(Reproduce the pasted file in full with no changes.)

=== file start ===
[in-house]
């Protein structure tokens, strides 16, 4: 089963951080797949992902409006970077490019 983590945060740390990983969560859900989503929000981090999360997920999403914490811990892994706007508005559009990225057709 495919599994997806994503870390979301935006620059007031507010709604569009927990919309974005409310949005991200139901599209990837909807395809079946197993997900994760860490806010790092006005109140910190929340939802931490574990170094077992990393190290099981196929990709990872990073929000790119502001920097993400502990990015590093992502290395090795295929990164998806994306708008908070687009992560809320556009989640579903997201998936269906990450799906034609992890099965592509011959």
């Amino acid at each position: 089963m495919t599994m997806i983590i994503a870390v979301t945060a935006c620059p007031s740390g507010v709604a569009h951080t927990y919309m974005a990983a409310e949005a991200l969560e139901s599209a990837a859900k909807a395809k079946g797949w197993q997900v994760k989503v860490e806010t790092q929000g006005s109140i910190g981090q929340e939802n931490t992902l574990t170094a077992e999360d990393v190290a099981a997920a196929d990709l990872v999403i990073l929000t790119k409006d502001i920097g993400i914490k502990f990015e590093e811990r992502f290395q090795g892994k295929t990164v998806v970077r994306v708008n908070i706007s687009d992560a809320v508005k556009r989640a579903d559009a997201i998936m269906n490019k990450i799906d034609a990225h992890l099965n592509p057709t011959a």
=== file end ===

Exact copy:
[in-house]
């Protein structure tokens, strides 16, 4: 089963951080797949992902409006970077490019 983590945060740390990983969560859900989503929000981090999360997920999403914490811990892994706007508005559009990225057709 495919599994997806994503870390979301935006620059007031507010709604569009927990919309974005409310949005991200139901599209990837909807395809079946197993997900994760860490806010790092006005109140910190929340939802931490574990170094077992990393190290099981196929990709990872990073929000790119502001920097993400502990990015590093992502290395090795295929990164998806994306708008908070687009992560809320556009989640579903997201998936269906990450799906034609992890099965592509011959």
């Amino acid at each position: 089963m495919t599994m997806i983590i994503a870390v979301t945060a935006c620059p007031s740390g507010v709604a569009h951080t927990y919309m974005a990983a409310e949005a991200l969560e139901s599209a990837a859900k909807a395809k079946g797949w197993q997900v994760k989503v860490e806010t790092q929000g006005s109140i910190g981090q929340e939802n931490t992902l574990t170094a077992e999360d990393v190290a099981a997920a196929d990709l990872v999403i990073l929000t790119k409006d502001i920097g993400i914490k502990f990015e590093e811990r992502f290395q090795g892994k295929t990164v998806v970077r994306v708008n908070i706007s687009d992560a809320v508005k556009r989640a579903d559009a997201i998936m269906n490019k990450i799906d034609a990225h992890l099965n592509p057709t011959a």